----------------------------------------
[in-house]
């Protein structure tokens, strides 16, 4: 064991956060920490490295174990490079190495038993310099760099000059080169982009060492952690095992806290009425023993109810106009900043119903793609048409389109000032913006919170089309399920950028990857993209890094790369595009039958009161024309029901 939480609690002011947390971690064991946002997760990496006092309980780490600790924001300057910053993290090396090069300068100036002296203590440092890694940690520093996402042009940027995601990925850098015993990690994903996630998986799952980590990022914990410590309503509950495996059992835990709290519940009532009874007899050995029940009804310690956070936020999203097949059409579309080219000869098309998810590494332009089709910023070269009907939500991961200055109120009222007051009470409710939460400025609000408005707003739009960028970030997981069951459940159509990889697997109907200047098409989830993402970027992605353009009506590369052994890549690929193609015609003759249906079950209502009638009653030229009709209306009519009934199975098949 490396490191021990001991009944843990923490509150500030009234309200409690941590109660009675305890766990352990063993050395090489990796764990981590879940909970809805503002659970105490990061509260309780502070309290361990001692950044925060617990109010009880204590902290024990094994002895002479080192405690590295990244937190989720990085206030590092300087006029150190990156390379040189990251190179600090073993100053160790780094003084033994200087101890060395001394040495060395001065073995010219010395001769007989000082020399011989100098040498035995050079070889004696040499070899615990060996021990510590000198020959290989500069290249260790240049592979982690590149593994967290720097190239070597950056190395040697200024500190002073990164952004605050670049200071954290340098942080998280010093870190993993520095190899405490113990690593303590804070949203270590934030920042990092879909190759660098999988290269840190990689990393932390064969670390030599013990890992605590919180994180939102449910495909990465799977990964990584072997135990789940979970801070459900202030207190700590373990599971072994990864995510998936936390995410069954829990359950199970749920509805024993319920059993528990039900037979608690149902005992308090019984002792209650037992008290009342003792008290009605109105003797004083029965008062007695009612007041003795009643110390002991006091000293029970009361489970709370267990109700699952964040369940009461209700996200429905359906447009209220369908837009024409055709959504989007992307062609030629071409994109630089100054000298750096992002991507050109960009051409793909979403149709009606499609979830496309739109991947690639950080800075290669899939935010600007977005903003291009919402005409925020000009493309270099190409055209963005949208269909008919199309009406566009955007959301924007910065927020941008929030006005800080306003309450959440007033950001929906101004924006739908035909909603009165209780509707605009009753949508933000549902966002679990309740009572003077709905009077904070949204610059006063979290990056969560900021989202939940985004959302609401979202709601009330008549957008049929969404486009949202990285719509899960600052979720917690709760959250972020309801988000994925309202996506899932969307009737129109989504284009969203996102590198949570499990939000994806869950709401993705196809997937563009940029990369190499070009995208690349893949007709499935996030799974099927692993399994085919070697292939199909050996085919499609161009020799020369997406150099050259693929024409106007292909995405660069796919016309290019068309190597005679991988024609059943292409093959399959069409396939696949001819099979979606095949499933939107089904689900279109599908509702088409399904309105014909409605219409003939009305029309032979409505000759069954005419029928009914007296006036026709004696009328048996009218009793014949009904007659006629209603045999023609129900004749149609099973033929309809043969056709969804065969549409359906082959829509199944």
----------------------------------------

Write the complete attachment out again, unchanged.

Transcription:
[in-house]
């Protein structure tokens, strides 16, 4: 064991956060920490490295174990490079190495038993310099760099000059080169982009060492952690095992806290009425023993109810106009900043119903793609048409389109000032913006919170089309399920950028990857993209890094790369595009039958009161024309029901 939480609690002011947390971690064991946002997760990496006092309980780490600790924001300057910053993290090396090069300068100036002296203590440092890694940690520093996402042009940027995601990925850098015993990690994903996630998986799952980590990022914990410590309503509950495996059992835990709290519940009532009874007899050995029940009804310690956070936020999203097949059409579309080219000869098309998810590494332009089709910023070269009907939500991961200055109120009222007051009470409710939460400025609000408005707003739009960028970030997981069951459940159509990889697997109907200047098409989830993402970027992605353009009506590369052994890549690929193609015609003759249906079950209502009638009653030229009709209306009519009934199975098949 490396490191021990001991009944843990923490509150500030009234309200409690941590109660009675305890766990352990063993050395090489990796764990981590879940909970809805503002659970105490990061509260309780502070309290361990001692950044925060617990109010009880204590902290024990094994002895002479080192405690590295990244937190989720990085206030590092300087006029150190990156390379040189990251190179600090073993100053160790780094003084033994200087101890060395001394040495060395001065073995010219010395001769007989000082020399011989100098040498035995050079070889004696040499070899615990060996021990510590000198020959290989500069290249260790240049592979982690590149593994967290720097190239070597950056190395040697200024500190002073990164952004605050670049200071954290340098942080998280010093870190993993520095190899405490113990690593303590804070949203270590934030920042990092879909190759660098999988290269840190990689990393932390064969670390030599013990890992605590919180994180939102449910495909990465799977990964990584072997135990789940979970801070459900202030207190700590373990599971072994990864995510998936936390995410069954829990359950199970749920509805024993319920059993528990039900037979608690149902005992308090019984002792209650037992008290009342003792008290009605109105003797004083029965008062007695009612007041003795009643110390002991006091000293029970009361489970709370267990109700699952964040369940009461209700996200429905359906447009209220369908837009024409055709959504989007992307062609030629071409994109630089100054000298750096992002991507050109960009051409793909979403149709009606499609979830496309739109991947690639950080800075290669899939935010600007977005903003291009919402005409925020000009493309270099190409055209963005949208269909008919199309009406566009955007959301924007910065927020941008929030006005800080306003309450959440007033950001929906101004924006739908035909909603009165209780509707605009009753949508933000549902966002679990309740009572003077709905009077904070949204610059006063979290990056969560900021989202939940985004959302609401979202709601009330008549957008049929969404486009949202990285719509899960600052979720917690709760959250972020309801988000994925309202996506899932969307009737129109989504284009969203996102590198949570499990939000994806869950709401993705196809997937563009940029990369190499070009995208690349893949007709499935996030799974099927692993399994085919070697292939199909050996085919499609161009020799020369997406150099050259693929024409106007292909995405660069796919016309290019068309190597005679991988024609059943292409093959399959069409396939696949001819099979979606095949499933939107089904689900279109599908509702088409399904309105014909409605219409003939009305029309032979409505000759069954005419029928009914007296006036026709004696009328048996009218009793014949009904007659006629209603045999023609129900004749149609099973033929309809043969056709969804065969549409359906082959829509199944």